Damian Green and Charles Tannock, Spectator, 25 June 2016


Sajid Javid last year described the Single Market as a “great invention” and praised the extent to which it has benefited British businesses.

"I still believe that Britain is better off in. And that’s all because of the Single Market. It’s a great invention, one that even Lady Thatcher campaigned enthusiastically to create. The world’s largest economic bloc, it gives every business in Britain access to 500 million customers with no barriers, no tariffs and no local legislation to worry about." 

Sajid Javid, Telegraph, 16 May 2016


David Lidington has called the Single Market essential for trade and competitiveness, and said that leaving it “would put at risk not only the current tariff-free trading environment, but the enormous reduction in—and, in many cases, elimination of—non-tariff barriers”.

"...the Single Market is essential to this government’s agenda for trade and competitiveness.”

David Lidington, 29 October 2010


"We know, at least, that the leave campaign believes that we should withdraw from the Single Market as part of departure from the EU. That would put at risk not only the current tariff-free trading environment, but the enormous reduction in—and, in many cases, elimination of—non-tariff barriers that have proved to be one of the key advantages to British industry of EU membership."

David Lidington, Hansard, 9 May 2016


David Gauke last year said leaving the Single Market would make Britain “a less open economy” which would “have a cost to the British people and their living standards.” He also said it is “simply impossible” to enjoy the benefits of the Single Market without remaining inside it.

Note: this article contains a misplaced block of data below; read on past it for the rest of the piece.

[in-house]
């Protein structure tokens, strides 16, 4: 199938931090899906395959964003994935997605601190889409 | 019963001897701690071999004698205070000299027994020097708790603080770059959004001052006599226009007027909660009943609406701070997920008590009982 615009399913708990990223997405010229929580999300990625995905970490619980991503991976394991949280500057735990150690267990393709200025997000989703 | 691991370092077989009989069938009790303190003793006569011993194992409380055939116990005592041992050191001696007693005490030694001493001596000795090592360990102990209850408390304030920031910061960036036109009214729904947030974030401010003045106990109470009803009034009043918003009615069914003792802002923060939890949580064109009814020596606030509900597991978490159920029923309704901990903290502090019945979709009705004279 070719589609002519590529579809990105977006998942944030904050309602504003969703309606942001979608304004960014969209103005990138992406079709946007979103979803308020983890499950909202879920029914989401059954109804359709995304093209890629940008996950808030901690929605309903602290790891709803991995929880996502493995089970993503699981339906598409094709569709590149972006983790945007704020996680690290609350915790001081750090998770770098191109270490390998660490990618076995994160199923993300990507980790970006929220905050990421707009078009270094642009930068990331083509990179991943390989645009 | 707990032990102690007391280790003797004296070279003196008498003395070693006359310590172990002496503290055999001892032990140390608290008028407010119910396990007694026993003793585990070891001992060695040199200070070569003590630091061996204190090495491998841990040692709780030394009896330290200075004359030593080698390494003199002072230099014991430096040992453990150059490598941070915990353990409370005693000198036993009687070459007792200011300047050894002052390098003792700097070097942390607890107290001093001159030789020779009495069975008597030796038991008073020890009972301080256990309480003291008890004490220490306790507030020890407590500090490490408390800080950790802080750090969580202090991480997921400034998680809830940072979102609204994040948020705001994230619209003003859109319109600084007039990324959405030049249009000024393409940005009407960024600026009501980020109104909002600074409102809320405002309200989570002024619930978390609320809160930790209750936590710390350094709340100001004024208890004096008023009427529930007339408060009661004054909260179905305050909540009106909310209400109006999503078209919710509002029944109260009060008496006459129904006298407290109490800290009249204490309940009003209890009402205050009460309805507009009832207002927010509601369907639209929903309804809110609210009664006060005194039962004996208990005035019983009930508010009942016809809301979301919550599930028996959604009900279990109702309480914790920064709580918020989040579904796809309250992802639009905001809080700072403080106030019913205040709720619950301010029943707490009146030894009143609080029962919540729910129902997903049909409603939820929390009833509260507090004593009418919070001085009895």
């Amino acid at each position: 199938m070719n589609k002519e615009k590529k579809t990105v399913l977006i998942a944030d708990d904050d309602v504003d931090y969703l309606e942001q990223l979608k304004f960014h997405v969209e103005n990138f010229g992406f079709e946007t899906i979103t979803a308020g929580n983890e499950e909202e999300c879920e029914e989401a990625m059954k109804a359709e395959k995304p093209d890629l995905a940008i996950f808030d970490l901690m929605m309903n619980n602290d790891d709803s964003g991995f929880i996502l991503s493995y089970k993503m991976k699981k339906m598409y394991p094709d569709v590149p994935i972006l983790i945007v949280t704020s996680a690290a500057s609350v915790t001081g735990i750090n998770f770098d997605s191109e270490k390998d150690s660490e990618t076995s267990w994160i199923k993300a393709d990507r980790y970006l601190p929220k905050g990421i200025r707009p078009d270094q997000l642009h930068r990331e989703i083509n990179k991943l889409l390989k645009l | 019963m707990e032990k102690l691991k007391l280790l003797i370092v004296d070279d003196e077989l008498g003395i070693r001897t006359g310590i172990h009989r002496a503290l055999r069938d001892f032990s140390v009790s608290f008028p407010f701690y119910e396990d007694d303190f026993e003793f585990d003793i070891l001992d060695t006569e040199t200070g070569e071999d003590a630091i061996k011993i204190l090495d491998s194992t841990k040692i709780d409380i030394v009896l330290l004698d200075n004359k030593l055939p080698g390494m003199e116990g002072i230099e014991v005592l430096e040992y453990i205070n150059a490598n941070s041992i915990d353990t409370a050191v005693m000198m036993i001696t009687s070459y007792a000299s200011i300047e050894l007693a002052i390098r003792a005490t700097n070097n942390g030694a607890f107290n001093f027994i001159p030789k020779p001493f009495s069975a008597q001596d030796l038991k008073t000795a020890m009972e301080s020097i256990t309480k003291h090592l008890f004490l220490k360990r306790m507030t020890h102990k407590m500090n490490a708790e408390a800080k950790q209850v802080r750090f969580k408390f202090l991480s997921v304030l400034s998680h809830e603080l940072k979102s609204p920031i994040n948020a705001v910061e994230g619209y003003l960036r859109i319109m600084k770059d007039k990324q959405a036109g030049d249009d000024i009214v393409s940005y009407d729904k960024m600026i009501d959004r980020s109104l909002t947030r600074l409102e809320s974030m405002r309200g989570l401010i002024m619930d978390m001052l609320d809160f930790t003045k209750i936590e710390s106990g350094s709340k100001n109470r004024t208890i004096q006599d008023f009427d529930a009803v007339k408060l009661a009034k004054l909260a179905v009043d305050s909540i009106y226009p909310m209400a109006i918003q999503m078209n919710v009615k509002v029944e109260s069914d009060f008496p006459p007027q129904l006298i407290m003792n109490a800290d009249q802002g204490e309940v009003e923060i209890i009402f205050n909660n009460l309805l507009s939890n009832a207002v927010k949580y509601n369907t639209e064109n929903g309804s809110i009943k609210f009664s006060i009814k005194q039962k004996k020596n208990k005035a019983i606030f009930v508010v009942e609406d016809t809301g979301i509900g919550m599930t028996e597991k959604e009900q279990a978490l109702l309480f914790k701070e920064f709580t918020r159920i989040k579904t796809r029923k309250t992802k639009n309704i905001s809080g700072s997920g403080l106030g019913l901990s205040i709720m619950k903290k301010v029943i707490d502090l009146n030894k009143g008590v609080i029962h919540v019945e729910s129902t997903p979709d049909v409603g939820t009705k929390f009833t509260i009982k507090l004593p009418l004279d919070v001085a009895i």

"If we leave the single market, we become a less open economy, which will have a cost to the British people in their living standards."

David Gauke, Hansard, 19 April 2016


"Membership of the single market helps us to pursue the approach of having an open trading economy. That is a very positive thing, one I hope the British people will ensure we continue to have."

David Gauke, Hansard, 23 May 2016


"Access to the single market reduces trade barriers to a level simply impossible to find outside the single market."

David Gauke, Hansard, 23 May 2016


David Mundell has said that being in the Single Market “gives UK businesses access to the world’s largest trading bloc” and that our current our level of access is “vital” for Scotland’s businesses and tourism industry.

“The Single Market gives UK businesses access to the world’s largest trading bloc with 500 million people and 21 million companies generating £11 trillion in economic activity.”

David Mundell, Hansard, 7 May 2014


"Our access to the Single Market of 500 million people reduces costs for Scottish businesses by removing barriers to an export market, currently worth around £11.6 billion. It secures jobs. The Wilson Review of Support for Scottish Exporting, concluded that over 330,000 jobs in Scotland depend on EU trade; And it is vital to our tourism industry too, an industry that provides over 10 per cent of total jobs in Scotland."

David Mundell, Speech, 22 March 2016


Alun Cairns has said the Single Market brings better opportunities for Britain, that it is “fundamental” to the steel industry, and that all independent observers “recommend that we stay in the single European market”.

“Anyone who knows something about steel – Tata, the unions, investors and dare I say the Government – agrees that we are better having the opportunities of a Single Market.”

Alun Cairns, Speech at Swansea's Liberty Stadium, 19 May 2016


"That's what the independent observers, economic think tanks, they all recommend that we stay a member of the single European market."
Alun Cairns, BBC News, 22 June 2016